A day out at Daintree Rainforest

it's 6pm  in the evening and I've just returned from another fantastic day, spent exploring the Daintree rainforest. Located in the wet tropics world heritage area, it is the oldest surving rainforest in the world that has been home to a biodiversity that has remained unchanged for hundreds of millions of years from ancient ferns, to the more evolved flowering plants. It is also home to birds like the Cassowary that has also been relatively unchanged for many thousands of years.

The tour began this morning at 7.45am courtesy of Billytea tours in a 4WD. There must have been a total of 20-30 in our group,  some locals, some international.  After about an hours drive we arrived at our  first stop of the day, the Daintree river, where we stopped for tea and  then  took an hour long river safari  where we saw many varieties of Mangroves,  flowering plants including the "Lang Lang" whose oils are used in the manufacturing of Chanel perfumes, several egrets and the world's smallest species of Kingfisher "Flashing Azures"  that move extremely swiftly making them impossible to capture on camera, while moving. 

The river was home to about 70 crocodiles, ten of which had been given a name but only two that I can remember,"Scarface" who the river safari guide mentioned was the Alpha male and the largest in the area and "Forest Gump" who we managed to catch a glimpse of. He had his entire body submerged in water with only a portion of his snout and eyes visible, they blend into the surroundings making them very difficult to spot, and we were also informed that they can leap pretty high, thus at all times were advised to have our hands inside the boat. 

The cruise had come to an end and we headed to the next destination, the Alexandra range where we stopped to admire panoramic views of the surrounding rainforest and wet tropics and then set foot along an elevated guided National Park Boardwalks. Once more we saw many different types of fauna and flora, but we were mostly in search of the elusive Cassowary, a giant flightless bird native to north-eastern Australia and New Guinea. Unfortunately as it was an extremely hot day our guide informed us that the birds were probably snoozing and would have been out very early in the morning, still we did manage to see an Orange-footed Scrubfowl.  The total walk must have lasted about 45 minutes to and hour, after which we stopped for lunch at Lynch Haven a tropical restaurant located in the Daintree area,  and also enjoyed feeding a couple of Kangaroos.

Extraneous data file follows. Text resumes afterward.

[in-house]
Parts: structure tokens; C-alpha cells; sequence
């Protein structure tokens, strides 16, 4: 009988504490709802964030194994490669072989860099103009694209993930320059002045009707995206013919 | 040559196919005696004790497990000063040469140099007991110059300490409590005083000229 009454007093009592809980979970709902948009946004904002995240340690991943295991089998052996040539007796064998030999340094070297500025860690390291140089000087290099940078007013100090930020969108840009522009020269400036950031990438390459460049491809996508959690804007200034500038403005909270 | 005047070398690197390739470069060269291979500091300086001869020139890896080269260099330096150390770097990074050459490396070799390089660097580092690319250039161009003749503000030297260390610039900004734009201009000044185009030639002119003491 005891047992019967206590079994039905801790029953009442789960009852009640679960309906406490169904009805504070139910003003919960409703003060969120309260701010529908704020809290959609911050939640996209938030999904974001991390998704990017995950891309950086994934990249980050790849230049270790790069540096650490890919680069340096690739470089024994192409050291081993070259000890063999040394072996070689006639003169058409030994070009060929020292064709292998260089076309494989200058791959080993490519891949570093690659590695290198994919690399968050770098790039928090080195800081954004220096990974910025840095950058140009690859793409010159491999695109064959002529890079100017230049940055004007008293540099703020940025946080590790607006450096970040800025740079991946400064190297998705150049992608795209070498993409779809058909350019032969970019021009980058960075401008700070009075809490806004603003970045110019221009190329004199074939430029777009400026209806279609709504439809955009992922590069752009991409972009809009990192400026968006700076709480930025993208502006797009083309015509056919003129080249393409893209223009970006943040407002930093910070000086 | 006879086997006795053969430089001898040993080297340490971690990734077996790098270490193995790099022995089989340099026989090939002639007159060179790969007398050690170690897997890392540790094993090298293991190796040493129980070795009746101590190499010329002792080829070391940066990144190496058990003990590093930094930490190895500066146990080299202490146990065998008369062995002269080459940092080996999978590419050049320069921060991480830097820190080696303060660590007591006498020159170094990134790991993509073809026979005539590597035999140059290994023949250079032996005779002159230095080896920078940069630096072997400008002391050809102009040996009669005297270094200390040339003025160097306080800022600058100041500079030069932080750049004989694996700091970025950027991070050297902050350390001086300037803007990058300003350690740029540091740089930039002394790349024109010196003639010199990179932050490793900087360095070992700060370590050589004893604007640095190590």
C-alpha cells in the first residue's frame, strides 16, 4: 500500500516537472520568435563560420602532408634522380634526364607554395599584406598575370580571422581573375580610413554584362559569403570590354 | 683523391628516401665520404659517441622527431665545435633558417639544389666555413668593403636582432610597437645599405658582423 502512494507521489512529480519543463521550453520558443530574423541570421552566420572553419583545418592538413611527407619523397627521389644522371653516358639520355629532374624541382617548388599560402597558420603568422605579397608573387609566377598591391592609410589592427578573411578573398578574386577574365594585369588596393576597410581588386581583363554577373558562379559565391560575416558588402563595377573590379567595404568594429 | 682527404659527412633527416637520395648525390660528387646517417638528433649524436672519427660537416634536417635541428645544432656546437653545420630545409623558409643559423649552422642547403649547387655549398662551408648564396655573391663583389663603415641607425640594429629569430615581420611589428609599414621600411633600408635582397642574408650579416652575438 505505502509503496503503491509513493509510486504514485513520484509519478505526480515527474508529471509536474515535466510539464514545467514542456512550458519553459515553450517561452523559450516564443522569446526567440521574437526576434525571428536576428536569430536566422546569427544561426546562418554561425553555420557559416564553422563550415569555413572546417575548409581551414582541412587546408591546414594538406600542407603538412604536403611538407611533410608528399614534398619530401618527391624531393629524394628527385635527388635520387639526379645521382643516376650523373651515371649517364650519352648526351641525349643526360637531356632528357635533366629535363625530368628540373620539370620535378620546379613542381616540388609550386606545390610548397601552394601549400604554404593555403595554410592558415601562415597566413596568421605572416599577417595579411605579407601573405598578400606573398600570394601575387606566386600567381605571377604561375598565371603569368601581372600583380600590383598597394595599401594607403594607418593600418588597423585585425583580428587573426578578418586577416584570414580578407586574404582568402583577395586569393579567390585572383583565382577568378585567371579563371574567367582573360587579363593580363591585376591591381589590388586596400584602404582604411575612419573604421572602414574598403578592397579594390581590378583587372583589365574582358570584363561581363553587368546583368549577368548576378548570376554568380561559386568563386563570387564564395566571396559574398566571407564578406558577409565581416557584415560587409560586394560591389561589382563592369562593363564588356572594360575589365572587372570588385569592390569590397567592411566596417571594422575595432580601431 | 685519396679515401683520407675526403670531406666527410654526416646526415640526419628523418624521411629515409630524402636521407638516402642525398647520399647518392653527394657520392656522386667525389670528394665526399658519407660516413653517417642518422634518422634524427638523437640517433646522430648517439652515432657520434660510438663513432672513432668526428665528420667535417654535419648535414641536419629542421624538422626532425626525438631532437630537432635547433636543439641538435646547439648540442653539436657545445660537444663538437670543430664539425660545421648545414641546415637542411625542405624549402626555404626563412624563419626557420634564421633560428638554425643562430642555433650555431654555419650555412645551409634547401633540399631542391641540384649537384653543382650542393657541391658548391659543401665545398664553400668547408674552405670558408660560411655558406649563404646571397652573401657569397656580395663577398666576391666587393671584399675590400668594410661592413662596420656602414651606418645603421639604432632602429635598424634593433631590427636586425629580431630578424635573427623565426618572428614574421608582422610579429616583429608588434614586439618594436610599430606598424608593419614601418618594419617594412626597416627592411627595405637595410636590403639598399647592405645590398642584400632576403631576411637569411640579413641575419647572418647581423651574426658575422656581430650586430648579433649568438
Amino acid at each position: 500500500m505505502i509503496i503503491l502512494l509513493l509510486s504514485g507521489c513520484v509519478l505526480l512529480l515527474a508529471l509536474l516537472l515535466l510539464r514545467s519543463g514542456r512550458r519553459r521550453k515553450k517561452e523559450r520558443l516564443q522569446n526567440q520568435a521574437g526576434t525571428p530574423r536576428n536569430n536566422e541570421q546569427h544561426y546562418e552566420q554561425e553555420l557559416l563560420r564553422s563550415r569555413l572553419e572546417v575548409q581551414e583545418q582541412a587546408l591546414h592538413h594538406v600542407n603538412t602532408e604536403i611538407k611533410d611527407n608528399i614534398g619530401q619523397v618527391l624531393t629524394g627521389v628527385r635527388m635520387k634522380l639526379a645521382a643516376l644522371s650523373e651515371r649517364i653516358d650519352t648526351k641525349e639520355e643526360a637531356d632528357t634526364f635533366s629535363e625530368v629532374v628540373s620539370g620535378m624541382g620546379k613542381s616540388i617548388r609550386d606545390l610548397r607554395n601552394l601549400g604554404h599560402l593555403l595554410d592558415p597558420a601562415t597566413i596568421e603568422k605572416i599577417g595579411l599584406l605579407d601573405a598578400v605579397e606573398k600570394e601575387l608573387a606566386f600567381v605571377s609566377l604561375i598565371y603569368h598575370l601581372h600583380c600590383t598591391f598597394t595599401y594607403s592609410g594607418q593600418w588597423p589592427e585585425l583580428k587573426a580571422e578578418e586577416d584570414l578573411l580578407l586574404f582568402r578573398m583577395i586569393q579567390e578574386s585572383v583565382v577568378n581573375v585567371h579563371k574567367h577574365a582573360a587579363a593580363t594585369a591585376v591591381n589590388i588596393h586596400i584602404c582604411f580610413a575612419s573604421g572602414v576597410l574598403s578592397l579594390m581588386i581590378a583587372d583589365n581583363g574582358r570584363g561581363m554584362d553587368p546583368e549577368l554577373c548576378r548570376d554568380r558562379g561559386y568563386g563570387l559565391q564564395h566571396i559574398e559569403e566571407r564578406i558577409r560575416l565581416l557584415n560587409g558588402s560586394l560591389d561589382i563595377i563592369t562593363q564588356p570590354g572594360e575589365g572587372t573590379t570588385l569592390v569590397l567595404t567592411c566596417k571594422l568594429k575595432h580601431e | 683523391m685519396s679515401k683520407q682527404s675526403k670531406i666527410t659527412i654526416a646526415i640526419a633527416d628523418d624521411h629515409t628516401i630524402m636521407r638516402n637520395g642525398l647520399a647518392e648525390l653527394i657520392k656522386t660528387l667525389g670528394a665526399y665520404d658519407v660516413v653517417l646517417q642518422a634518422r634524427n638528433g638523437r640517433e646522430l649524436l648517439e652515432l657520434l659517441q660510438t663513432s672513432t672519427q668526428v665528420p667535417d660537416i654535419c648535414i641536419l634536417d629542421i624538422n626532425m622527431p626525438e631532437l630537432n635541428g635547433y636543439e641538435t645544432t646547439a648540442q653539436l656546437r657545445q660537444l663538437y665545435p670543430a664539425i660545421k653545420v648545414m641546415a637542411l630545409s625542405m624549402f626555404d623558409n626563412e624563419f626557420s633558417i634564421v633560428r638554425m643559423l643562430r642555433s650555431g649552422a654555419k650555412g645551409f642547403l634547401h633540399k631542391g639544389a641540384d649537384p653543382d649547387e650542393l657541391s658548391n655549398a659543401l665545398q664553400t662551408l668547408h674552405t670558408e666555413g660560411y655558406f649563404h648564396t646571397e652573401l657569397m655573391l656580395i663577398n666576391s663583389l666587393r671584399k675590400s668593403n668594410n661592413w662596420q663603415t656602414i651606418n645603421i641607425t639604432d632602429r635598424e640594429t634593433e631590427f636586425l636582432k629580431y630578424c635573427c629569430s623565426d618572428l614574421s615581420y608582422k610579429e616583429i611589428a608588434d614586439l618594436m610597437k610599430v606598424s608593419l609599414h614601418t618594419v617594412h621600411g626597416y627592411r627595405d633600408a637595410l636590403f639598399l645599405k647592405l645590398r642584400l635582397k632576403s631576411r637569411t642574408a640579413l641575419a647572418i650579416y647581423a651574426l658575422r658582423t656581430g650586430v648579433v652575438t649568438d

Our bellies now full , we headed drove past along Bloomfield track before arriving at Emmagen  Creek where some of the group enjoyed a swim in the crystal clear stream of the rainforest bundant with plenty fish, beautiful brightly blueish purple butterflies and  thankfully no crocodiles.  A small campfire was set-up (well a portable gas powered camp fire ) where the guides brewed a massive pot of local "Billy Tea" with water obtained from the Emerson Creek. Along with the local tea we also enjoyed serving of exotic fruits, Papaya, Jack, Starfruit, Black Sapote and Passionfruit.

We'd tasted Billy tea enjoyed exotic fruit and now it was time to head towards Cape Tribulation beach.  The stunning panoramic views of the ocean surrouded by the Cape its truly breathtaking and made for some fabulous photo opportunities. Many of us would have loved to have swum in the ocean with its warm waters this time of the year, unfortunately it was also pristine season for "Marine Stingers" and "Box" jellyfish so we were advised to stay clear of the water. I guess it is one way of  nature telling us that for a certain part of the year,  'you can look but you can't touch'

The tour had come to and end by this stage and we were heading back home, where we also crossed the river via cable ferry which was a first time experience for me. At the end of the day it was  a fantastic trip, but I wish that I had seen some of the animal species shown in the brochures, or documentaries about Daintree.  It makes me wonder, if the species of animals that we know of still remain elusive, then what else must be out there that we have no idea about, not just at Daintree  but all over the world, yet here we are spending millions of dollars trying to find life on other planets.


For more information about the Daintree tours, take a look at the "Billy Tea Tour" website:

http://www.billytea.com.au








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1 Response to "A day out at Daintree Rainforest"

  1. vabna islam, on August 6, 2013 at 8:16 PM said:

    This is great! i have always wanted to know where all the yummy Vegan places were and now i can easily eat out at these place or order in! thanks so much!
    Daintree Tours

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